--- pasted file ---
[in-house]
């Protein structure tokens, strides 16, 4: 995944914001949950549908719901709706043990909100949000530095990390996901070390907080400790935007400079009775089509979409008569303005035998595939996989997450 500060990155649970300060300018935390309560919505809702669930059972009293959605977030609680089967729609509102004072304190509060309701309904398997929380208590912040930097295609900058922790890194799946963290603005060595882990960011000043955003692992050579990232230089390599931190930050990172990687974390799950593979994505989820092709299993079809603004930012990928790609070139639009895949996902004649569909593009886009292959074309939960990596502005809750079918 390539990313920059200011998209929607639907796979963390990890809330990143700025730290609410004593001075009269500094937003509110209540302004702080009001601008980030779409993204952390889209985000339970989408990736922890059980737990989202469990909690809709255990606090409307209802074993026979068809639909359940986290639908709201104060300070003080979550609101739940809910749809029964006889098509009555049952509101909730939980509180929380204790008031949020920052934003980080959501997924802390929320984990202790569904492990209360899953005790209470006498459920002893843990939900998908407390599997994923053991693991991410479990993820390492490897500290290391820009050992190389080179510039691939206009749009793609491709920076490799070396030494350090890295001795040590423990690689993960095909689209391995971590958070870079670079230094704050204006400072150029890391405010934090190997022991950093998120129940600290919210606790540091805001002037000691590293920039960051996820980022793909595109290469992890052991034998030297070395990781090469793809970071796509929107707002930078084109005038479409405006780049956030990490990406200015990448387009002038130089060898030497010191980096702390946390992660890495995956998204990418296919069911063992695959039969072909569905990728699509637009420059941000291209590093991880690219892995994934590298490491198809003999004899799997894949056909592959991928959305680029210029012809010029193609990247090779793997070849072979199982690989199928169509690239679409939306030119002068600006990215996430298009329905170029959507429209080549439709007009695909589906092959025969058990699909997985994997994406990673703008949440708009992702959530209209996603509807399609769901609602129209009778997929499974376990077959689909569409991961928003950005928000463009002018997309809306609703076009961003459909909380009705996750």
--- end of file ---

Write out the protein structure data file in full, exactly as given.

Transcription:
[in-house]
């Protein structure tokens, strides 16, 4: 995944914001949950549908719901709706043990909100949000530095990390996901070390907080400790935007400079009775089509979409008569303005035998595939996989997450 500060990155649970300060300018935390309560919505809702669930059972009293959605977030609680089967729609509102004072304190509060309701309904398997929380208590912040930097295609900058922790890194799946963290603005060595882990960011000043955003692992050579990232230089390599931190930050990172990687974390799950593979994505989820092709299993079809603004930012990928790609070139639009895949996902004649569909593009886009292959074309939960990596502005809750079918 390539990313920059200011998209929607639907796979963390990890809330990143700025730290609410004593001075009269500094937003509110209540302004702080009001601008980030779409993204952390889209985000339970989408990736922890059980737990989202469990909690809709255990606090409307209802074993026979068809639909359940986290639908709201104060300070003080979550609101739940809910749809029964006889098509009555049952509101909730939980509180929380204790008031949020920052934003980080959501997924802390929320984990202790569904492990209360899953005790209470006498459920002893843990939900998908407390599997994923053991693991991410479990993820390492490897500290290391820009050992190389080179510039691939206009749009793609491709920076490799070396030494350090890295001795040590423990690689993960095909689209391995971590958070870079670079230094704050204006400072150029890391405010934090190997022991950093998120129940600290919210606790540091805001002037000691590293920039960051996820980022793909595109290469992890052991034998030297070395990781090469793809970071796509929107707002930078084109005038479409405006780049956030990490990406200015990448387009002038130089060898030497010191980096702390946390992660890495995956998204990418296919069911063992695959039969072909569905990728699509637009420059941000291209590093991880690219892995994934590298490491198809003999004899799997894949056909592959991928959305680029210029012809010029193609990247090779793997070849072979199982690989199928169509690239679409939306030119002068600006990215996430298009329905170029959507429209080549439709007009695909589906092959025969058990699909997985994997994406990673703008949440708009992702959530209209996603509807399609769901609602129209009778997929499974376990077959689909569409991961928003950005928000463009002018997309809306609703076009961003459909909380009705996750």